The spring had thrown a lot of wrenches in to my Friday Training Day gears. Traveling, holidays, overlapping social events, other business and a couple of unfortunate rain checks from agreed FTD’s. With FTD’s sales apartment was apparently still hibernating, gone fishing, or whatever. In other words I needed to get up to speed and start planting seeds to be able to harvest again maybe someday. When chips are running low, instead of raising the stakes, it’s better to believe the odds and start from the basics. Mothership Don&Branco was calling.
At D&B, they were working on new sales proposals for a new clothing company and boldly the night before Henrik asked me to think about some new marketing ideas. Great!
By the way and referring to the sarcasm above: in case you don’t know how well marketing and engineers go together, I will give you a couple of clues chocolate & water, communications & IT, coffee & onion (breath afterwards!) drunken firemen & boxing gloves, ADHD & superglue etc. – you probably got the clue already. Nevertheless, with the teachings of Sun Tzu at the back of my head about knowing your enemy, I jumped the chance maybe also hoping that maybe one day, marketing and me, we would find harmony.
The previous night I wanted to prime my brains for the next day and read a couple of marketing articles, listened to some podcasts and initially drafted a couple of ideas before going to bed to let things sink in a bit. The method works in most cases like a charm – and so it did this time too: in the morning I had a hefty list of ideas and concepts to present.
The following day, we were discussing the case and also my ideas around it, I came across some issues that to a certain degree I had encountered not only in my earlier trainee sessions, but also in real professional situations.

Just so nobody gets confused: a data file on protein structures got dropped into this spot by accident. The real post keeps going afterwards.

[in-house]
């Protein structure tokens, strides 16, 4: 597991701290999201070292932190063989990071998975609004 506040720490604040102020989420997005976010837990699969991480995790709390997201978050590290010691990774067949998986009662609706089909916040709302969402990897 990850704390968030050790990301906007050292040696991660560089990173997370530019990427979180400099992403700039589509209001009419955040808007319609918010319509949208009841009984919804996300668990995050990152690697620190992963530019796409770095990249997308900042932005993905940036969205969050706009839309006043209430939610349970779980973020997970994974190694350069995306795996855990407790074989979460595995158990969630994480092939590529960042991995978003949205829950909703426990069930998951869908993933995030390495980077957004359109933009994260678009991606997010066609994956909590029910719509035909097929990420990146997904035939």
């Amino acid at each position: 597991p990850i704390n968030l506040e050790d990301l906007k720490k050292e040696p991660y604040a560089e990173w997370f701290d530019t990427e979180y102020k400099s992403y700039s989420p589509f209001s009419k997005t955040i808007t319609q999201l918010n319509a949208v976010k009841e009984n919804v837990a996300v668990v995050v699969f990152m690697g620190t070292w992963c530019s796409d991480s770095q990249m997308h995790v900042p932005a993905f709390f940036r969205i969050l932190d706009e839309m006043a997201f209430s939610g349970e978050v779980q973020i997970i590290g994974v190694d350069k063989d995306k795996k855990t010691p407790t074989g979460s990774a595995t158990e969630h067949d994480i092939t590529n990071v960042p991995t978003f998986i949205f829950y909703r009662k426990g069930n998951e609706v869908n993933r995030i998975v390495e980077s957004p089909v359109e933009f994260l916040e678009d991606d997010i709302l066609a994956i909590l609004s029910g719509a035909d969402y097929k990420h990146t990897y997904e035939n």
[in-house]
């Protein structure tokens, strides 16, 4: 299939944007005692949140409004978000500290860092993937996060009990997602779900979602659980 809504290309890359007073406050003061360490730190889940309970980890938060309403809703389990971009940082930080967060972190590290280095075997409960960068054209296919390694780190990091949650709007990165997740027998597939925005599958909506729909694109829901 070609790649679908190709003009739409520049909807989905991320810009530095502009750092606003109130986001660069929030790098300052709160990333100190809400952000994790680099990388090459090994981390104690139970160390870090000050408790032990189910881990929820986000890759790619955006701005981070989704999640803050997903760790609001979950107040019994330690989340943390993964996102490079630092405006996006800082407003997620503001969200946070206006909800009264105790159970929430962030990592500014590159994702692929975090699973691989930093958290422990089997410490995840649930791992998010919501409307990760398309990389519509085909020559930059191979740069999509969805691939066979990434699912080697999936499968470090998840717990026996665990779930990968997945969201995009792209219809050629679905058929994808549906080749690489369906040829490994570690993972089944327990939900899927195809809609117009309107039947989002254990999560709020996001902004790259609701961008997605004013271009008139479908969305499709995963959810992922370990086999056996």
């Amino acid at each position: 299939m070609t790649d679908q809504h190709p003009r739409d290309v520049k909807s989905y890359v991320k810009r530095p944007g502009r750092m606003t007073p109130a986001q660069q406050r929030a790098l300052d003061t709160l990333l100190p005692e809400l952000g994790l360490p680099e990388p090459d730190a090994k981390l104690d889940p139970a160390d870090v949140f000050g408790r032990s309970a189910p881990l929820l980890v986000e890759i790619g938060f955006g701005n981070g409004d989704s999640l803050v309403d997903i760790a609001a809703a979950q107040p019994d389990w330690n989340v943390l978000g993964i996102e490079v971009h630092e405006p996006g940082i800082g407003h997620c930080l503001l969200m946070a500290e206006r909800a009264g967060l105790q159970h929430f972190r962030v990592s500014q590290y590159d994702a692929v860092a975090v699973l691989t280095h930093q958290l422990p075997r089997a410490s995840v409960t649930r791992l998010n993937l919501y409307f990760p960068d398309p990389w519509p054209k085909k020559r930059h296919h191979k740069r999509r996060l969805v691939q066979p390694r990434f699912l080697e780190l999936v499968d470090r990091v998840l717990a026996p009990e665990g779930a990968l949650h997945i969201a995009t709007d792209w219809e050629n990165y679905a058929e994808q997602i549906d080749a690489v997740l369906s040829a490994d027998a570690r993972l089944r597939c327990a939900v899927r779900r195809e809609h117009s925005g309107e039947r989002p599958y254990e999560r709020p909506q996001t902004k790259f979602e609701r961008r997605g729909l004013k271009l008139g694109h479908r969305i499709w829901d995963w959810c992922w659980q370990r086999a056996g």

Firstly: How to do you establish credibility with your trainee hat on and given this notion, how to bring forward your ideas? Should I pretend to be absolutely sure about my case and aggressively push them? Or instead lay down the honest facts: this is not exactly my turf, but I still gave this problem a serious thought. My perception from many similar situations is that expressing the lack of expertise doesn’t go down as well as it could, despite all fanfares on being a new-novice. In general, people tend to loose interest so quick with certain cues like “I am not sure..” or “I’m not an expert..” that it’s difficult to create a story with progressively increasing engagement around those phrases. The way of reason is too slow and complicated in many cases.
Secondly: Ok, we have a bunch of ideas we could start working on. Which one(s) do we start to pursue and take action on? – All in all, there seems to be a long way from spark of an idea to execution. Additionally, I know from myself that it’s not always easy to get all excited about other people’s ideas. This question is obviously also related to the first point above.
Ideas, anyone? Finding an optimal angle to approach these two questions would make a huge difference.
In addition to the two general dilemmas above, the case itself was a good mental challenge for me. How do you ignore your own set of intrinsic values and try to relate to someone entirely different from yourself? While it might not be absolutely necessary to be excited about or believe in someone’s idea, product or what ever value proposal, it sure helps a lot when you are trying to think about ways to promote them. Conclusion: plenty of room for personal development there (too).
At the end of the day, I realized once more that unless I wasn’t born a nomad, I would probably find myself laying my hat at Don&Branco for good. Spending a day over there is always just simply so nice* and they always expose me to something outside my comfort zone -the stuff champions live and breathe for.
*Despite the fact that I got at least a half a dozen of witty comments about my bulky second hand corporate pc laptop. -hey, I am still a trainee living on toast and jam and I cannot afford Apples, you know!)